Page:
RF technology turns the tables on the traditional methods and avoids this problem. “RF is volumetric heating—it heats uniformly throughout the whole thickness of the product,” explains Ben Wilson, PSC’s sales manager. “It’s heating from within, rather than from the outside in. With RF, we typically heat the middle and push the moisture to the surface.”
This is where the benefits of a combination system come into play. Once the RF technology has heated the product and moved the moisture to the outside of the product, convection is used to remove it from the surface. “For ceramics, typically RF and convection is the best combination system,” says Wilson. “Convection does very well at the surface, but not very well from the inside of the product. RF does very well from the inside, and then pushes the water to the surface where convection can take the surface moisture off. It’s a terrific combination.”
Another benefit involves binder dispersion. “As the product is dried, many times there will be a wicking effect, where the moisture will move to the surface and carry the solids and the binder with it. You get more binder on the outside and less on the inside,” explains Wilson. “Because RF heating is uniform and the water is moving through the product as a vapor, the solids don’t get carried to the surface and the binder dispersion is more uniform.”
For some applications, such as drying or curing coatings, a system that also incorporates infrared technology will provide the best results. While it’s not typically used with RF, infrared can be combined with convection as a pre-heat or temperature boost in the convection zone. “Infrared is a very good technology for high-heat input into the product,” says Wilson. “It’s a surface heating, so it’s typically used on thinner materials and for drying coatings.”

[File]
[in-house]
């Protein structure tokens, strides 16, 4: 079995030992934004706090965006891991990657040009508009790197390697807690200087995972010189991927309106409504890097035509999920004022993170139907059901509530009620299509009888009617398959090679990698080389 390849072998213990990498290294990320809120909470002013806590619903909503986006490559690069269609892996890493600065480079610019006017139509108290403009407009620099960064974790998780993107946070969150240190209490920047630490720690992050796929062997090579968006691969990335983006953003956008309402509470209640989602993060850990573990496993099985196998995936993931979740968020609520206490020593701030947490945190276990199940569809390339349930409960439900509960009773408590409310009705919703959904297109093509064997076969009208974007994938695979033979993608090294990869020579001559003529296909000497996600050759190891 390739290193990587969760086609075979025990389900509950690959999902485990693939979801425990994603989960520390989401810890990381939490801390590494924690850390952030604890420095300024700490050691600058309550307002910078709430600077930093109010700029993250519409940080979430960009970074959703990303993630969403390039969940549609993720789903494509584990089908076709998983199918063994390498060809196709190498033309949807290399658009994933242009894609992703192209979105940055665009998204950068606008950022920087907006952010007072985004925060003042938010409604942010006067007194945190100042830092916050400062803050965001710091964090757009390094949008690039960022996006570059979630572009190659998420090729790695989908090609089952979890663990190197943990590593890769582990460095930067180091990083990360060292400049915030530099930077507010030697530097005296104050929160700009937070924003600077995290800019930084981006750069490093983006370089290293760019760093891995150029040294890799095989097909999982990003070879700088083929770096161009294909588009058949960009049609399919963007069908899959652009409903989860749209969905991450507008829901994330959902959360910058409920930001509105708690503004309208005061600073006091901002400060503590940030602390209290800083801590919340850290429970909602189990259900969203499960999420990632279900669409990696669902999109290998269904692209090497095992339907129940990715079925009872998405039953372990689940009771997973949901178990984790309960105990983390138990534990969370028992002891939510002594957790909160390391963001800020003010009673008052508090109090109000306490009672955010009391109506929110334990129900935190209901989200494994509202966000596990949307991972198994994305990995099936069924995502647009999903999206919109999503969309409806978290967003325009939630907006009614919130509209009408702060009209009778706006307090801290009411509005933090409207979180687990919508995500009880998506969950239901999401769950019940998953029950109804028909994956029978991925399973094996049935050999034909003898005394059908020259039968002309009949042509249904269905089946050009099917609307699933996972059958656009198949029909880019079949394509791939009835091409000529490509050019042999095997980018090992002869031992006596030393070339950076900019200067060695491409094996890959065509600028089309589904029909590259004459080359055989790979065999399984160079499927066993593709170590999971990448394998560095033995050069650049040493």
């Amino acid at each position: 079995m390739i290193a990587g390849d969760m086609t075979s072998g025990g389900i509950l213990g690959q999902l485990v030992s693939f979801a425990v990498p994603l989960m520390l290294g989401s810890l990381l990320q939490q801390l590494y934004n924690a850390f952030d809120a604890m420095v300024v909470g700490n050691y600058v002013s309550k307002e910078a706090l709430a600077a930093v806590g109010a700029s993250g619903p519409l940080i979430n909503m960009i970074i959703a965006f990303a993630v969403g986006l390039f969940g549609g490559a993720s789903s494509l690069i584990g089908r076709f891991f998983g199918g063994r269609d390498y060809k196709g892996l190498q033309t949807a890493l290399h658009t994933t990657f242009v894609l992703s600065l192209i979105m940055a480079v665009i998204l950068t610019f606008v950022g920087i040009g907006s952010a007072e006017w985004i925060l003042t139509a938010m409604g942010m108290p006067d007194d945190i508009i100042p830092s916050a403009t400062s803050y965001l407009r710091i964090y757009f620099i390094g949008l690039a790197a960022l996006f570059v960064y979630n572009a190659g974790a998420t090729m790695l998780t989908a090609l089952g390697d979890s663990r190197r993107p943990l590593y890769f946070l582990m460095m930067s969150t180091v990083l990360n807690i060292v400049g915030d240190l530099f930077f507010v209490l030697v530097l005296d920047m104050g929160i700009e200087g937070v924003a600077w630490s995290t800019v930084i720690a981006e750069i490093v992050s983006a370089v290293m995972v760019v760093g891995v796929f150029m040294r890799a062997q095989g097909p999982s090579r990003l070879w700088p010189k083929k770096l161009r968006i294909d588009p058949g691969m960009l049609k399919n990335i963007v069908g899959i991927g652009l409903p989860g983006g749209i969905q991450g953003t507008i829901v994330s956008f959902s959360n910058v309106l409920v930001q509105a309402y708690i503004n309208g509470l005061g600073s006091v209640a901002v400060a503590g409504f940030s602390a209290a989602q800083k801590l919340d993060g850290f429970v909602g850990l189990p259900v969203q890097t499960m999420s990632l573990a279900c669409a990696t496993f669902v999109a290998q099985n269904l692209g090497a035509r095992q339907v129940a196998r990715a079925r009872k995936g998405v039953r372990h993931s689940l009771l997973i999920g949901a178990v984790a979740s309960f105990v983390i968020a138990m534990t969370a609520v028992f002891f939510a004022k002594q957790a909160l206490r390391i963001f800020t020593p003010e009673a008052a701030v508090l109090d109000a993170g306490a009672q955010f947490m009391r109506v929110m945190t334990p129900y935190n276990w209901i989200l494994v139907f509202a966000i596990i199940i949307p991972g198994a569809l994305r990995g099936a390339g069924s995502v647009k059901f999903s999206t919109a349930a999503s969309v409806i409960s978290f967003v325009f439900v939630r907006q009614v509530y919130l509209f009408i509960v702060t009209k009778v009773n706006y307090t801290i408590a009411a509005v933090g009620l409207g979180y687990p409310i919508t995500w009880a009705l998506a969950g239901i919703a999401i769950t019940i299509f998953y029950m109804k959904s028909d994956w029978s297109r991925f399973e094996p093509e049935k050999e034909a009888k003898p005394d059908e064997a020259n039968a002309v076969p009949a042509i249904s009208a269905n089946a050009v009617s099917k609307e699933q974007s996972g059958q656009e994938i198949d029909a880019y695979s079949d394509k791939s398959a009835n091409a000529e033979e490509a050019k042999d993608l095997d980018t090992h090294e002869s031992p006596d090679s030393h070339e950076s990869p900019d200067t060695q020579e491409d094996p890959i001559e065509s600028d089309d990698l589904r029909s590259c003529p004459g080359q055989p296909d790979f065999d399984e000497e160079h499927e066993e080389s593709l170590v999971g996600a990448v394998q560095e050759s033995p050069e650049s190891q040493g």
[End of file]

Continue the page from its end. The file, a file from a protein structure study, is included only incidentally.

In some cases, though, the most economical drying solution may be a single technology. Infrared can be used effectively for surface heating, convection can be used for effective drying and precise control, and RF can be used for selective heating and for heating from within.
Whether it’s a single technology system, a combination RF-convection system or one that incorporates infrared technology, PSC tailors each project to suit the customer’s needs. Customers can then either purchase the equipment or lease it to test on their process at their own facility. PSC also supplies spare parts and provides phone and field service assistance.
Additionally, new fiber optic temperature sensing allows for real-time temperature monitoring. “The RF field is not compatible with metals, so you can’t use a typical thermocouple,” explains Wilson. “You can use infrared, but that only measures the surface temperature. The fiber optic temperature sensor measures the internal temperature of the product during the heating and drying. The unit sends a light signal through a fiber optic cable, and the tip of the probe reflects that light back. As the temperature of the product changes, it changes the properties of the tip, and the unit measures the change in reflection of the light.”
Several types of infrared heaters were also added, and a combination convection and infrared unit allows the company to assess the feasibility of this combination.
As the needs of its customers evolve, PSC continually works to meet their diverse demands. “The challenge is, there’s no single perfect technology,” says Wilson. “We look at the benefits and drawbacks of each of the different heating and drying technologies and then combine them to optimize the benefits for each customer.”